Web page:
Texas Common Law Divorce: Is It Recognized?

Understanding Common Law Marriage in Texas

Texas is one of the few states in the U.S. that recognizes common law marriages, also known as "informal marriages." Under Texas law, couples who present themselves as married to the public and meet certain criteria can be considered legally married without a formal ceremony or marriage license. However, this recognition raises questions about the concept of common law divorce. Does it exist? Can a couple simply part ways without the need for legal divorce proceedings?

The Legal Framework of Common Law Marriage in Texas

To establish a common law marriage in Texas, a couple must do three things: agree to be married, live together in Texas as spouses, and represent to others that they are married. Once these criteria are met, the state views the couple as legally married, with all the rights and responsibilities that come with marriage.

The Myth of Common Law Divorce

Unlike common law marriage, there is no legal concept of "common law divorce" in Texas or anywhere else in the United States. Couples who are considered legally married under common law must go through the same formal divorce process as traditionally married couples. This means filing a petition for divorce and going through the legal proceedings necessary to dissolve the marriage.

Historical Context and Challenges

Historically, informal marriages were more common when access to formal marriage procedures was limited. As society evolved and access to civil marriage became more widespread, the number of common law marriages has decreased. However, for those who are in a common law marriage, dissolving it can present challenges. Proving the existence of the marriage itself can sometimes be difficult since there may be no official documentation.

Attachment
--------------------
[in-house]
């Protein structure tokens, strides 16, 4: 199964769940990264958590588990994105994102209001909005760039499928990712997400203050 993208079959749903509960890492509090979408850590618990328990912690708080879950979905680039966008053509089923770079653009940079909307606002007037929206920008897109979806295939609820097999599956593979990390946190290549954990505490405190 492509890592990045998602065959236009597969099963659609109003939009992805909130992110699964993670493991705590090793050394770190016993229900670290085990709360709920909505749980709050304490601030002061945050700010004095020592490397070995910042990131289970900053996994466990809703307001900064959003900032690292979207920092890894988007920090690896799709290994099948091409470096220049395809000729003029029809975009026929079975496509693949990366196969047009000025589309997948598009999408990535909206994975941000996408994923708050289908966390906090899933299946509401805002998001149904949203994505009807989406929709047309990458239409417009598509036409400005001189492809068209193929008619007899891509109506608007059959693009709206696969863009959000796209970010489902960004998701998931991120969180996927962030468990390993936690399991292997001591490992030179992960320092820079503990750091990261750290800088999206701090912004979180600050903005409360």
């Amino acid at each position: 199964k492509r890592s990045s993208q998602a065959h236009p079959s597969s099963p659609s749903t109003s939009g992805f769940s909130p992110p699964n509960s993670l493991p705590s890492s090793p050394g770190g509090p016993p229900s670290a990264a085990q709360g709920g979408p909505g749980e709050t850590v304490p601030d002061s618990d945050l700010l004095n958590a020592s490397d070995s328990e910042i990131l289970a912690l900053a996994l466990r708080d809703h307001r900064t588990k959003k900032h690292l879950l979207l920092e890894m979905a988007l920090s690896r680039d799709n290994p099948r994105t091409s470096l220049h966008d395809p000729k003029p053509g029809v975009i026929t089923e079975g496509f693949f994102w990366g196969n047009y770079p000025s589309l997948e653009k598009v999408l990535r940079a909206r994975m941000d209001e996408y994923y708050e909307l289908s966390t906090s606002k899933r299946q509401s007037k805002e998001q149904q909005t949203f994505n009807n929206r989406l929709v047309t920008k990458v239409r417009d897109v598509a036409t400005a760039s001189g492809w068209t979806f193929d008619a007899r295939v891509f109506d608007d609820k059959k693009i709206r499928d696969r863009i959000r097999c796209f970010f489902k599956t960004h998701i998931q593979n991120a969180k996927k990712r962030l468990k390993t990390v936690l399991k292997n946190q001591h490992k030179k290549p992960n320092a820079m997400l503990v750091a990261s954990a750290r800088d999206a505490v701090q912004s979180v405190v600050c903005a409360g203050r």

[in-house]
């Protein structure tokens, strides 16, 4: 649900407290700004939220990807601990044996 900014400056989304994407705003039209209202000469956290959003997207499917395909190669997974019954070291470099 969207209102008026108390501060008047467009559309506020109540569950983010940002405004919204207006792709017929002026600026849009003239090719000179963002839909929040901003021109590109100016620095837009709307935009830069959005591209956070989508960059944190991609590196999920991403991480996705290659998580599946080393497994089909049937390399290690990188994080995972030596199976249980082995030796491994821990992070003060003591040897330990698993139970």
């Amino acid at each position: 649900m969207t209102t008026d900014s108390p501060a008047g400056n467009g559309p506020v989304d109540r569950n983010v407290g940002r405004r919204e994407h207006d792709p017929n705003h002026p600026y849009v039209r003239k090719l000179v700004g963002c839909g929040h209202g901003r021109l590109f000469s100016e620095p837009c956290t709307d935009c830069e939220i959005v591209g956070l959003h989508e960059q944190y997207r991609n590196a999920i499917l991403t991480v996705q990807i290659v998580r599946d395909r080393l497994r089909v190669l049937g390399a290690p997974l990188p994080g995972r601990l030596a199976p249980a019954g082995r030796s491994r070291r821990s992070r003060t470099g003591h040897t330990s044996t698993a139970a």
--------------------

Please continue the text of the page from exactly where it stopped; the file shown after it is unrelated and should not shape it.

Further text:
Dissolving a Common Law Marriage

To obtain a divorce from a common law marriage in Texas, one must first prove that there was indeed such a marriage. Evidence might include joint bank accounts, tax returns filed as a married couple, or testimony from friends and family. Once recognized by the court, the couple must divide property, address spousal support, and make arrangements for child custody and support if applicable.


In conclusion, while Texas recognizes common law marriages and grants them the same legal status as formal marriages, there is no such thing as common law divorce. Couples must undergo traditional legal proceedings to end their marriage. Those considering or living in a common law marriage should be well-informed about their rights and obligations and be prepared to take formal legal action should they decide to separate.